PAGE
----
COURSE CARE
Update From The Sunshine State March 23, 2011 By Todd Lowe

Localized dry spots are beginning to appear as drier conditions occur and may worsen with increased water restrictions. 

The warm season turfgrasses that exist on Florida golf courses resume their active growth cycles at this time of year, and golf courses are taking on a healthier shade of green at this time.  The continual increases in air temperature gradually cause the soil temperature to increase, and active bermudagrass growth generally occurs as soil temperature at the 4-inch depth climbs above 65F. 

Golfers are enjoying the Chamber of Commerce conditions of low 80’s during the day, low relative humidity, and no rainfall.  Most of the golf courses I visit remark that a slow day is one that sees fewer than 150 rounds.  In light of today’s slow economic times, even the most hardened golf course superintendent appreciates the increased rounds and the hopes of improved financial sustainability.  It is still important to incorporate cart traffic management programs at this time, to reduce turf wear and soil compaction.

Our region receives more than 50-inches of precipitation annually, but the bulk of it occurs in early June and continues through late fall.  The annual dry cycle generally begins in March, when active bermudagrass growth begins and very little rainfall occurs.  Localized dry spots will soon begin to occur, and it is recommended to begin wetting agent treatments at this time to improve soil moisture and avoid dry spots.  Fertigation units are particularly useful at this time of year to deliver wetting agents preventatively through the irrigation system on a regular basis.  Some dry spots will inevitably occur and require hand-watering, but preventative wetting agent treatments will reduce dry spot severity.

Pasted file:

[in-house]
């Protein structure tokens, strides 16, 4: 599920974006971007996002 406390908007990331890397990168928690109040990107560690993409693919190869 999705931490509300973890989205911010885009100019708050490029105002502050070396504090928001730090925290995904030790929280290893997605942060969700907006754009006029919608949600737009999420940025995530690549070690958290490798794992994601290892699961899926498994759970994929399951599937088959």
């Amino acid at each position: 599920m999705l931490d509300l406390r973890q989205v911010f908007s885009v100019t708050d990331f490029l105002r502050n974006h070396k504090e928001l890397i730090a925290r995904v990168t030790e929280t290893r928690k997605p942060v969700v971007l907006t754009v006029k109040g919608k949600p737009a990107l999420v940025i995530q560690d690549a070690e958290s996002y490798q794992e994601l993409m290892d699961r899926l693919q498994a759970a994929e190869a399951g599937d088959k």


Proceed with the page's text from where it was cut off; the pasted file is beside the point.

The Southwest Florida Water Management District recently mentioned that Phase I water restrictions will soon be implemented in most of its counties.  Phase I restrictions calls for a 15% reduction in water use with weekly reporting to the water management district.  Phase I restrictions generally do not pose a threat to golf courses in our region and generally create more localized dry spots.  Phase II water restrictions should equate to a 30% reduction in water allocation, and some turf discoloration will become obvious.  Phase III results in a 45% reduction and would result in short-term brown playing conditions and has caused some turf loss in the past, especially when nematodes and/or excessive cart traffic occurs.  With hope, the summer rains will begin early and replenish the aquifer to the point that more aggressive measures will not be necessary. 

Another issue that occurs at this time of year is the production of unsightly seedheads in bermudagrass turf.  Seedhead production is often considered a defense mechanism to stresses like low fertility, soil compaction, or drought; but whatever the case, it generally occurs each spring and lasts only for a few weeks.  Common bermudagrass patches generally produce more seedheads than the desired Tifway bermudagrass, decreasing golf course aesthetics by disrupting turfgrass uniformity.  Rotary rough mowers help reduce seedhead unsightliness and should be used at this time to improve golf course conditions.

Please keep the early payment deadline of May 15, 2011 in your mind.  Pre-paying for 2011 TAS visits can save your club $600.  Call our office to schedule your visit today. 

Source:  Todd Lowe, tlowe@usga.org or 941-828-2625